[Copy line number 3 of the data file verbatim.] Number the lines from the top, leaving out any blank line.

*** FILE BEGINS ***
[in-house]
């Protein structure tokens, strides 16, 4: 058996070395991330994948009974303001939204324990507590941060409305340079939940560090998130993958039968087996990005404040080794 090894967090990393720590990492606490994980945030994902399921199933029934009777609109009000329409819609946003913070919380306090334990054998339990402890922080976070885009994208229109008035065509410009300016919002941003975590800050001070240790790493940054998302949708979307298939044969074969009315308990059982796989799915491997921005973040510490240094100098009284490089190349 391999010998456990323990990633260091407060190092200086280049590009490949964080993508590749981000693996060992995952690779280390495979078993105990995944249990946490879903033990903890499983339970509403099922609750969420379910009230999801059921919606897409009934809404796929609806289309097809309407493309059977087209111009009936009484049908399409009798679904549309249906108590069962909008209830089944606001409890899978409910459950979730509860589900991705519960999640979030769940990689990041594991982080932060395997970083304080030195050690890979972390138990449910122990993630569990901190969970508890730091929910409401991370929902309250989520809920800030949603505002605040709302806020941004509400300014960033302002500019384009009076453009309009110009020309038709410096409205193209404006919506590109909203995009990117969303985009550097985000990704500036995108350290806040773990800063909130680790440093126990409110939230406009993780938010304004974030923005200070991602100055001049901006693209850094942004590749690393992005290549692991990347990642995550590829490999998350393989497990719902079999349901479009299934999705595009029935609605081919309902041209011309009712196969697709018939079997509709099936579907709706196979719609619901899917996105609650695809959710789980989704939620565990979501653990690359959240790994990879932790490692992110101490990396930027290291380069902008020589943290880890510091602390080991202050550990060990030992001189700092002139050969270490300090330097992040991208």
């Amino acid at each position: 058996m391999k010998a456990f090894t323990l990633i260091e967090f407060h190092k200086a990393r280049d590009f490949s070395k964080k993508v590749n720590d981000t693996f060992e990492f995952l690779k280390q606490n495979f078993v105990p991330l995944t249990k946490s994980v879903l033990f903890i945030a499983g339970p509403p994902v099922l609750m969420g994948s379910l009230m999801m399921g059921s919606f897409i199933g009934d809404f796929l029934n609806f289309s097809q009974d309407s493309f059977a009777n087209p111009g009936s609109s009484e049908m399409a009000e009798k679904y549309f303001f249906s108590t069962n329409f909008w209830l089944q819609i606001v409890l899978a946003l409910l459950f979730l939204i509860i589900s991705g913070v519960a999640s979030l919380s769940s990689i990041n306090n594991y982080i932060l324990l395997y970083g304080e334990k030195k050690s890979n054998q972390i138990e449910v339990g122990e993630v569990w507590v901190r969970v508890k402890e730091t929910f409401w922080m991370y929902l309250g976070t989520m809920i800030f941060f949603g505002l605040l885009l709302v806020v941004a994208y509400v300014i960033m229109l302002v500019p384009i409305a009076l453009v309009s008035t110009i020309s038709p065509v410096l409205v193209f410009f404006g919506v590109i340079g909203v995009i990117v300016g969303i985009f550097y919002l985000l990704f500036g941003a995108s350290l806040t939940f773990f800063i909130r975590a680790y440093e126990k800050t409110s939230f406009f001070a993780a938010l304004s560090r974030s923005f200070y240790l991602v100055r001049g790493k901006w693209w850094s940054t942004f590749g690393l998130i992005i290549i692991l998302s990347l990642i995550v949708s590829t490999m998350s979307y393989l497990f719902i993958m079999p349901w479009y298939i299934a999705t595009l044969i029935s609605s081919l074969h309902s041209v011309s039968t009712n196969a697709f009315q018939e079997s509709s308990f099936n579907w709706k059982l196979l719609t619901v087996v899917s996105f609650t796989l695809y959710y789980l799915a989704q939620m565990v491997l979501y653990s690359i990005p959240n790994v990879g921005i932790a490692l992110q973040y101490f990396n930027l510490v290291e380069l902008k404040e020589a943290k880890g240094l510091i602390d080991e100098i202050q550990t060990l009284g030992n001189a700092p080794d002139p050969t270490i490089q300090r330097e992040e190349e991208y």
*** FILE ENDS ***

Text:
């Amino acid at each position: 058996m391999k010998a456990f090894t323990l990633i260091e967090f407060h190092k200086a990393r280049d590009f490949s070395k964080k993508v590749n720590d981000t693996f060992e990492f995952l690779k280390q606490n495979f078993v105990p991330l995944t249990k946490s994980v879903l033990f903890i945030a499983g339970p509403p994902v099922l609750m969420g994948s379910l009230m999801m399921g059921s919606f897409i199933g009934d809404f796929l029934n609806f289309s097809q009974d309407s493309f059977a009777n087209p111009g009936s609109s009484e049908m399409a009000e009798k679904y549309f303001f249906s108590t069962n329409f909008w209830l089944q819609i606001v409890l899978a946003l409910l459950f979730l939204i509860i589900s991705g913070v519960a999640s979030l919380s769940s990689i990041n306090n594991y982080i932060l324990l395997y970083g304080e334990k030195k050690s890979n054998q972390i138990e449910v339990g122990e993630v569990w507590v901190r969970v508890k402890e730091t929910f409401w922080m991370y929902l309250g976070t989520m809920i800030f941060f949603g505002l605040l885009l709302v806020v941004a994208y509400v300014i960033m229109l302002v500019p384009i409305a009076l453009v309009s008035t110009i020309s038709p065509v410096l409205v193209f410009f404006g919506v590109i340079g909203v995009i990117v300016g969303i985009f550097y919002l985000l990704f500036g941003a995108s350290l806040t939940f773990f800063i909130r975590a680790y440093e126990k800050t409110s939230f406009f001070a993780a938010l304004s560090r974030s923005f200070y240790l991602v100055r001049g790493k901006w693209w850094s940054t942004f590749g690393l998130i992005i290549i692991l998302s990347l990642i995550v949708s590829t490999m998350s979307y393989l497990f719902i993958m079999p349901w479009y298939i299934a999705t595009l044969i029935s609605s081919l074969h309902s041209v011309s039968t009712n196969a697709f009315q018939e079997s509709s308990f099936n579907w709706k059982l196979l719609t619901v087996v899917s996105f609650t796989l695809y959710y789980l799915a989704q939620m565990v491997l979501y653990s690359i990005p959240n790994v990879g921005i932790a490692l992110q973040y101490f990396n930027l510490v290291e380069l902008k404040e020589a943290k880890g240094l510091i602390d080991e100098i202050q550990t060990l009284g030992n001189a700092p080794d002139p050969t270490i490089q300090r330097e992040e190349e991208y």